icon bookmark-bicon bookmarkicon cameraicon checkicon chevron downicon chevron lefticon chevron righticon chevron upicon closeicon v-compressicon downloadicon editicon v-expandicon fbicon fileicon filtericon flag ruicon full chevron downicon full chevron lefticon full chevron righticon full chevron upicon gpicon insicon mailicon moveicon-musicicon mutedicon nomutedicon okicon v-pauseicon v-playicon searchicon shareicon sign inicon sign upicon stepbackicon stepforicon swipe downicon tagicon tagsicon tgicon trashicon twicon vkicon yticon wticon fm

War on ‘fake news’ made Facebook users more gullible – just in time for the 2020 election! Is anyone surprised?

Helen Buyniski
Helen Buyniski

is an American journalist and political commentator at RT. Follow her on Twitter @velocirapture23

is an American journalist and political commentator at RT. Follow her on Twitter @velocirapture23

War on ‘fake news’ made Facebook users more gullible – just in time for the 2020 election! Is anyone surprised?
Facebook’s efforts to crack down on “fake news” have actually made the problem worse, as a recent study found. Who knew that asking users to outsource their critical capabilities to the platform would make them more credulous?!

When Facebook sent its army of fact-checkers to do battle with the disinformation scourge, ordering them to tag all “fake news” with a label to warn future readers, they must have known that even the fiercest truth-warriors couldn’t possibly get to every single false story. Facebook claims to have 1.25 billion daily users, and mere human moderators are hopelessly outmatched against the sheer volume of (dis)information transmitted on the platform.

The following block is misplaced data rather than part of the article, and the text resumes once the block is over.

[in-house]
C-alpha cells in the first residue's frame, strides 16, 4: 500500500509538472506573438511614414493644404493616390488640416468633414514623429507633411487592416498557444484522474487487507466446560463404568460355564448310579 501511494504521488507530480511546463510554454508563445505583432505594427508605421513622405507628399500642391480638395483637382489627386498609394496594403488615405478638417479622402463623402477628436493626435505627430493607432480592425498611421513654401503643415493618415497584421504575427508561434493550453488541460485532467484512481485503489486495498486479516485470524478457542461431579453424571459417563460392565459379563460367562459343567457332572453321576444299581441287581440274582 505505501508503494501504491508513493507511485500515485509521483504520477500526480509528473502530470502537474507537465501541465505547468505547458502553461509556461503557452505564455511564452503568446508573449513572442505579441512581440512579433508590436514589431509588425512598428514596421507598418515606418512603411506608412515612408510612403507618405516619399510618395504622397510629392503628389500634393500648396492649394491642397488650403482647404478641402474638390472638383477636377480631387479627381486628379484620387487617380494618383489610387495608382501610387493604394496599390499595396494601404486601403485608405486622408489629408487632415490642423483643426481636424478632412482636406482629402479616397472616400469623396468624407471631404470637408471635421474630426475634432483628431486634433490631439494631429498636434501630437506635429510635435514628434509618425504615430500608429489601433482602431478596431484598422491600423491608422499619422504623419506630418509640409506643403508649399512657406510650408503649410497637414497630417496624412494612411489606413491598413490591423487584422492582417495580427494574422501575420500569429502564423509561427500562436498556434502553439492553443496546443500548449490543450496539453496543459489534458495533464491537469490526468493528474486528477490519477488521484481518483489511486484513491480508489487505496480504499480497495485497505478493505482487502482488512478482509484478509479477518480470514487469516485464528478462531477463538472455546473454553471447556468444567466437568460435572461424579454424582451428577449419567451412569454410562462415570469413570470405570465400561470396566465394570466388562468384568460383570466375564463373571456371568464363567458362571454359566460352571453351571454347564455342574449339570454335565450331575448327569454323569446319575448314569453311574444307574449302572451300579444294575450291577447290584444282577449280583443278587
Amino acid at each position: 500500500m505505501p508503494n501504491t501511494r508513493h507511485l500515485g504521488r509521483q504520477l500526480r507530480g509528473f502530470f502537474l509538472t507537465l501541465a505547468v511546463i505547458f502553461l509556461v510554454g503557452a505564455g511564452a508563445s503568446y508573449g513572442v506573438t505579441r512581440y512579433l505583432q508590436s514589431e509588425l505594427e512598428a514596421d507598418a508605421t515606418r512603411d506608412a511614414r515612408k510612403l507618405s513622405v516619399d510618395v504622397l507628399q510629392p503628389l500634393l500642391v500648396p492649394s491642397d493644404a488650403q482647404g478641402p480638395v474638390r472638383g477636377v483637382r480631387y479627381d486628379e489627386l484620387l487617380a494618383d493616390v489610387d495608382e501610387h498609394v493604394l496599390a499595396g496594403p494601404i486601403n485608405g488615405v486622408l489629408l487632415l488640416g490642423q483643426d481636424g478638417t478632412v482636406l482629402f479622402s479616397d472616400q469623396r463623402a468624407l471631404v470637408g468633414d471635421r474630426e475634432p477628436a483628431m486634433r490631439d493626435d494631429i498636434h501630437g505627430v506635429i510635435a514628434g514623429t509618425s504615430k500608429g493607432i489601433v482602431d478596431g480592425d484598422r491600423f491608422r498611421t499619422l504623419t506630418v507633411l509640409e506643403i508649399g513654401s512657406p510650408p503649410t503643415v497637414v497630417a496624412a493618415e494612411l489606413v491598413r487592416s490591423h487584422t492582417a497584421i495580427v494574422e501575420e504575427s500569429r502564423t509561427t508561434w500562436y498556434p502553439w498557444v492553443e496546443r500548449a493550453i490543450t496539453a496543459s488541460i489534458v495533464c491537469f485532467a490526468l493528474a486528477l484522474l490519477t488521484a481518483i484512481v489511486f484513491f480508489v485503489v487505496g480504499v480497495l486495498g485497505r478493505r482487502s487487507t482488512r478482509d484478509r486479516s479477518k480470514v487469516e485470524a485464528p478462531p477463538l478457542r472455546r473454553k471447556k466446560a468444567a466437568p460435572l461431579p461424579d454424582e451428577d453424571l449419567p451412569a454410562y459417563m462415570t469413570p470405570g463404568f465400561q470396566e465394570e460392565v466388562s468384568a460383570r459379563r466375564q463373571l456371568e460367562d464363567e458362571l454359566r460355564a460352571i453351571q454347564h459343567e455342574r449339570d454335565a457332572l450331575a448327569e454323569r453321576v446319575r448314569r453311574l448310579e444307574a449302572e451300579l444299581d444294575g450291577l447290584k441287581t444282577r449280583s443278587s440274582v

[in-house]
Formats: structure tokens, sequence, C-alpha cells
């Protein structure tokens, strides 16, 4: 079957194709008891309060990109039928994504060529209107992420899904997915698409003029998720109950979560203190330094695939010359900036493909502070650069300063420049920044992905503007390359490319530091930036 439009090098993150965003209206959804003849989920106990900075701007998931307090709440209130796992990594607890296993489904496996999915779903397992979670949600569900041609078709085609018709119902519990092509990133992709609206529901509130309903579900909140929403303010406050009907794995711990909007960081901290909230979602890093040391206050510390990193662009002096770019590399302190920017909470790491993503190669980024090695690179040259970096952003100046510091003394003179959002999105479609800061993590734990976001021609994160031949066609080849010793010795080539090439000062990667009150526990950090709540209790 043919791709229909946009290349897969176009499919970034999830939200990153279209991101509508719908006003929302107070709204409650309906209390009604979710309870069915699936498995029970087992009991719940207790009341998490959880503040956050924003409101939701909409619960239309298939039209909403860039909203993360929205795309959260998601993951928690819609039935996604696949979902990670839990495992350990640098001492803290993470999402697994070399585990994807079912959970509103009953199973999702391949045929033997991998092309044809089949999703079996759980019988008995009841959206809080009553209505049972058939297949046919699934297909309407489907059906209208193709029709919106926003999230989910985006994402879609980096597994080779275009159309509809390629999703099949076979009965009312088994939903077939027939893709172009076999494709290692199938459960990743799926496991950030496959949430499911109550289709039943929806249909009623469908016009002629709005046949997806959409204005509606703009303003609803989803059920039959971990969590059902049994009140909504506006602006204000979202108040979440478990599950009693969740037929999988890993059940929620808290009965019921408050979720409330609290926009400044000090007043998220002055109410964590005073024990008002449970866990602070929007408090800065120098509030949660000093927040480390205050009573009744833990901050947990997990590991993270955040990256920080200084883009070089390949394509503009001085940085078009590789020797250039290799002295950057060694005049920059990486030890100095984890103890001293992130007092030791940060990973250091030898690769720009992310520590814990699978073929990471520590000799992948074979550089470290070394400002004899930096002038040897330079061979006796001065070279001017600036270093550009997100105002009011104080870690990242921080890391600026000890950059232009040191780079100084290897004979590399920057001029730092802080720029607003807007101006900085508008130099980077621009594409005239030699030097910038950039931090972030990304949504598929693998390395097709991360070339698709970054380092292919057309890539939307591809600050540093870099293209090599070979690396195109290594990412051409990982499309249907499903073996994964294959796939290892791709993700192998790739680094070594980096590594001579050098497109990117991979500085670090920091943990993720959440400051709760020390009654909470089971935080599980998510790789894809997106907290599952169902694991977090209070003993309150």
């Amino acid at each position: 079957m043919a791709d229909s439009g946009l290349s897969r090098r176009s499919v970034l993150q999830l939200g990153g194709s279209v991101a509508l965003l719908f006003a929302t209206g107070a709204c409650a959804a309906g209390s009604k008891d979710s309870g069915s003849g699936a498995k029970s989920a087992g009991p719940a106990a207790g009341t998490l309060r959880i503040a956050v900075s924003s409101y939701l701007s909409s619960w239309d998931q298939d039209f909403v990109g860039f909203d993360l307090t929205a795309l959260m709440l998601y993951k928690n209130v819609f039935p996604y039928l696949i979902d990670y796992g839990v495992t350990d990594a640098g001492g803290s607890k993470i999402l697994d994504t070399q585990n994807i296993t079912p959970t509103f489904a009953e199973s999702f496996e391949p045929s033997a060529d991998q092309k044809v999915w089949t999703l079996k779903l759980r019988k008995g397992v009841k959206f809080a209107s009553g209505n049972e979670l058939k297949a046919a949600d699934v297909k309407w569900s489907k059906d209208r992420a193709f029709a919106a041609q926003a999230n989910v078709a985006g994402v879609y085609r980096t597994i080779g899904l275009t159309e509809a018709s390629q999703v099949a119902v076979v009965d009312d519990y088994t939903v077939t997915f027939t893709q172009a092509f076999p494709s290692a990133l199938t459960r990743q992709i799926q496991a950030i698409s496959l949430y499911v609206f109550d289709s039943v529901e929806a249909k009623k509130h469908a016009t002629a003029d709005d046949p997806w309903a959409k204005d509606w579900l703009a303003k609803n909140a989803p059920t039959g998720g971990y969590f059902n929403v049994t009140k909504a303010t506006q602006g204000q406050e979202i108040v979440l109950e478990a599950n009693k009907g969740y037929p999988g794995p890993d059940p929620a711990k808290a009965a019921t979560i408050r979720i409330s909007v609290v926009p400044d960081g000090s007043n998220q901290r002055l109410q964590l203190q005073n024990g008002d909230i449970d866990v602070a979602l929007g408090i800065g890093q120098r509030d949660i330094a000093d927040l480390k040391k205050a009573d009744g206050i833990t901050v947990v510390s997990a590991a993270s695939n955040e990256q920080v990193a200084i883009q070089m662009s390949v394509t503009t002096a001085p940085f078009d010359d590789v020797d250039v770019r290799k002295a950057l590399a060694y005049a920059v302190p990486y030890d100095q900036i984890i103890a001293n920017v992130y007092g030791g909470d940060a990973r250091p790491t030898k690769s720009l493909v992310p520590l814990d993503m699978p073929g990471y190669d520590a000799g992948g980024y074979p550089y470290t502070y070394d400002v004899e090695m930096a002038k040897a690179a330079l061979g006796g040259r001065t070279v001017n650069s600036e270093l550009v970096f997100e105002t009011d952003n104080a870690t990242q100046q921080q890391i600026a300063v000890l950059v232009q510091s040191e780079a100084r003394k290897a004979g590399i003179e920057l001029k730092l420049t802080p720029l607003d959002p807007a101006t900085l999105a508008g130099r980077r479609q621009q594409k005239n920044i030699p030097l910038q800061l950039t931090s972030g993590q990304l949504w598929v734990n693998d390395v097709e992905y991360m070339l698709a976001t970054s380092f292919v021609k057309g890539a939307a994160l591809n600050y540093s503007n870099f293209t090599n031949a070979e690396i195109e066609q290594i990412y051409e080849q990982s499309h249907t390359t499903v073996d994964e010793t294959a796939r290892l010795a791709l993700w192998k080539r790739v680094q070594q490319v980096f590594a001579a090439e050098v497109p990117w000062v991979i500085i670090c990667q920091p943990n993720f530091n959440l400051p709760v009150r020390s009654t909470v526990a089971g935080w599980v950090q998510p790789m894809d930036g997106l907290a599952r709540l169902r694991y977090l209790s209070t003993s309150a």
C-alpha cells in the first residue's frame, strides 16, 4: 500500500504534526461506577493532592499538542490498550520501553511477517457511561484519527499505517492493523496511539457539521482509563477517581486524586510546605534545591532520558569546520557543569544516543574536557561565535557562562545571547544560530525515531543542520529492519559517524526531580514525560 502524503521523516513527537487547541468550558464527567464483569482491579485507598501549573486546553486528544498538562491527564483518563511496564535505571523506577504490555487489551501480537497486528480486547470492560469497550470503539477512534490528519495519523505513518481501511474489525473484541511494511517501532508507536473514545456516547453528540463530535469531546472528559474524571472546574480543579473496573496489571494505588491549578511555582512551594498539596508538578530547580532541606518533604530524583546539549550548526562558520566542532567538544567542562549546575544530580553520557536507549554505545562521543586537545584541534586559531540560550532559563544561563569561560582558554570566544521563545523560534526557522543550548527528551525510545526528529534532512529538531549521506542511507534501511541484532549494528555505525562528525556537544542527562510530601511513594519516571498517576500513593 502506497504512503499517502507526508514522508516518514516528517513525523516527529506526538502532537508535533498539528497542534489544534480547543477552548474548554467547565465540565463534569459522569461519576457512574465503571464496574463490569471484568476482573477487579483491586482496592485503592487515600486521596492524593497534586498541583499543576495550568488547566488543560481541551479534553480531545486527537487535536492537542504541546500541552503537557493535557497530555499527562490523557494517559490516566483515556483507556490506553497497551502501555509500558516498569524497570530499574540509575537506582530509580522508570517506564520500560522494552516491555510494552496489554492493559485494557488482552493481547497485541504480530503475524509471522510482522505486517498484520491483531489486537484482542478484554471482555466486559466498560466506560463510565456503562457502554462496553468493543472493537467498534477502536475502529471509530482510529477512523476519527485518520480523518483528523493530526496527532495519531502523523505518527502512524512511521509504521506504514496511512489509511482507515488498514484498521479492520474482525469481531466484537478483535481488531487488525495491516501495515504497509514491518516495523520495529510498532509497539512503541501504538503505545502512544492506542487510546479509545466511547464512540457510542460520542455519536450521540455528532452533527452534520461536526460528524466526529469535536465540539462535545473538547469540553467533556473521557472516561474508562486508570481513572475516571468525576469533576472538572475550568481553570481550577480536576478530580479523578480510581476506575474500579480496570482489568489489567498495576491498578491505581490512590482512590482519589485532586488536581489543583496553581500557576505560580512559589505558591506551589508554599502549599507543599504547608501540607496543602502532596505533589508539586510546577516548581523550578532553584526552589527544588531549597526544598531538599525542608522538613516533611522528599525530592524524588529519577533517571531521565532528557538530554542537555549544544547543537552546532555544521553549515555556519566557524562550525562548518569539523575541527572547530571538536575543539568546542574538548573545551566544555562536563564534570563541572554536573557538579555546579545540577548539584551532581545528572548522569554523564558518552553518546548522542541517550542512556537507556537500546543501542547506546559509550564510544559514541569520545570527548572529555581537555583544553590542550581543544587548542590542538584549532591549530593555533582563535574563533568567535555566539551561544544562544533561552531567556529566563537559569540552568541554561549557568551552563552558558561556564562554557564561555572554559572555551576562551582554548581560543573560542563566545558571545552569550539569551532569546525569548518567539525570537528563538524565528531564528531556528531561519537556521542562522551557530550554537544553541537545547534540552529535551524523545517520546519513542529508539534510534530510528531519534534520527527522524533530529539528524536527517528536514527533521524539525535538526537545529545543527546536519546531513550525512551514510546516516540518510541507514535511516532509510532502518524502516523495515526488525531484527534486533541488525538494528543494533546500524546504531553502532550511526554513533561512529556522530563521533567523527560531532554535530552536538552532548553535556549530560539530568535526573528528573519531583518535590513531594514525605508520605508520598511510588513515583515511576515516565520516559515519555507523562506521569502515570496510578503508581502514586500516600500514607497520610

Add to the mix that Facebook, working hand in hand with ideological actors like the Atlantic Council, are not just tagging obviously false stories, but also stories that counter the narrative certain political interests want to pass off as fact, and the task becomes even more Sisyphean.

Fact-checkers have to weigh a given story against both reality and Approved Reality™ before determining whether to slap the label on, and even the supposedly-reliable “fact-checkers” used by Facebook have their own biases that must be factored in.

Also on rt.com Poynter retracts list of 'unreliable news sources' after listed sites prove it unreliable

If Facebook had been more vocal about its limitations when it rolled out the fact-checking feature, perhaps Massachusetts Institute of Technology professor David Rand would not be writing about the “implied truth effect.” The paper he published earlier this week showed in no uncertain terms how the fact-checking initiative had backfired.

It really shouldn’t be a surprise that Facebook users are more likely to share fake stories that merely haven’t been labeled as such (36.2 percent, according to the study) than they are to share the same stories on a platform with no fact-checking (29.8 percent). The “ideal” Facebook user – the one who trusts the platform unconditionally – believes that its moderators-in-shining-armor can process every single fake story and properly label them before they reach users’ eyes, and this is an image the platform has cultivated every step of the way.